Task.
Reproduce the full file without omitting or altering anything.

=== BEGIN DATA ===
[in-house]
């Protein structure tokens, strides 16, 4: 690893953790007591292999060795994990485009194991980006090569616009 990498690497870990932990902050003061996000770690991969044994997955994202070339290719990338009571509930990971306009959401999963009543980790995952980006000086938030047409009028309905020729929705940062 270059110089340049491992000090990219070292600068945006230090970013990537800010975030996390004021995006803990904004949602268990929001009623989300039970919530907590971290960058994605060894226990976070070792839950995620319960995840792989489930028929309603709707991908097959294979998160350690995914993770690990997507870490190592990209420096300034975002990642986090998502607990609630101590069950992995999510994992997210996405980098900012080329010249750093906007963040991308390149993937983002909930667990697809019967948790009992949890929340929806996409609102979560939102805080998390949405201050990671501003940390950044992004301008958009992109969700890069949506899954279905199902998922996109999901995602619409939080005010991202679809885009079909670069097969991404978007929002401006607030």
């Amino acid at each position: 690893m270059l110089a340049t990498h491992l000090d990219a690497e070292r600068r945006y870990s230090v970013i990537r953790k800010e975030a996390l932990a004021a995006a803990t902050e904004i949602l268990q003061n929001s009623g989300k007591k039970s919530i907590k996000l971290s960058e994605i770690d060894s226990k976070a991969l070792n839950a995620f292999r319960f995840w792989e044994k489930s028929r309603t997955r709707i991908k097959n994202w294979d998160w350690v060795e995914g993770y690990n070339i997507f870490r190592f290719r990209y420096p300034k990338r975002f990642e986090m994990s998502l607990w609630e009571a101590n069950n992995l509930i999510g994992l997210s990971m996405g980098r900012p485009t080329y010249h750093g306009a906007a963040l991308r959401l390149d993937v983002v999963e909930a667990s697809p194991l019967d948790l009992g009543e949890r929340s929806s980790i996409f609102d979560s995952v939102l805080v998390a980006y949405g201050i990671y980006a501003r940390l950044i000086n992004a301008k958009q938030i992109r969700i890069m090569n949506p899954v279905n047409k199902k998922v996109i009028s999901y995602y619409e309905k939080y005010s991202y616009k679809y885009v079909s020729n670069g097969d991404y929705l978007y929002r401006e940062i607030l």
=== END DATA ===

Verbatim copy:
[in-house]
């Protein structure tokens, strides 16, 4: 690893953790007591292999060795994990485009194991980006090569616009 990498690497870990932990902050003061996000770690991969044994997955994202070339290719990338009571509930990971306009959401999963009543980790995952980006000086938030047409009028309905020729929705940062 270059110089340049491992000090990219070292600068945006230090970013990537800010975030996390004021995006803990904004949602268990929001009623989300039970919530907590971290960058994605060894226990976070070792839950995620319960995840792989489930028929309603709707991908097959294979998160350690995914993770690990997507870490190592990209420096300034975002990642986090998502607990609630101590069950992995999510994992997210996405980098900012080329010249750093906007963040991308390149993937983002909930667990697809019967948790009992949890929340929806996409609102979560939102805080998390949405201050990671501003940390950044992004301008958009992109969700890069949506899954279905199902998922996109999901995602619409939080005010991202679809885009079909670069097969991404978007929002401006607030």
């Amino acid at each position: 690893m270059l110089a340049t990498h491992l000090d990219a690497e070292r600068r945006y870990s230090v970013i990537r953790k800010e975030a996390l932990a004021a995006a803990t902050e904004i949602l268990q003061n929001s009623g989300k007591k039970s919530i907590k996000l971290s960058e994605i770690d060894s226990k976070a991969l070792n839950a995620f292999r319960f995840w792989e044994k489930s028929r309603t997955r709707i991908k097959n994202w294979d998160w350690v060795e995914g993770y690990n070339i997507f870490r190592f290719r990209y420096p300034k990338r975002f990642e986090m994990s998502l607990w609630e009571a101590n069950n992995l509930i999510g994992l997210s990971m996405g980098r900012p485009t080329y010249h750093g306009a906007a963040l991308r959401l390149d993937v983002v999963e909930a667990s697809p194991l019967d948790l009992g009543e949890r929340s929806s980790i996409f609102d979560s995952v939102l805080v998390a980006y949405g201050i990671y980006a501003r940390l950044i000086n992004a301008k958009q938030i992109r969700i890069m090569n949506p899954v279905n047409k199902k998922v996109i009028s999901y995602y619409e309905k939080y005010s991202y616009k679809y885009v079909s020729n670069g097969d991404y929705l978007y929002r401006e940062i607030l």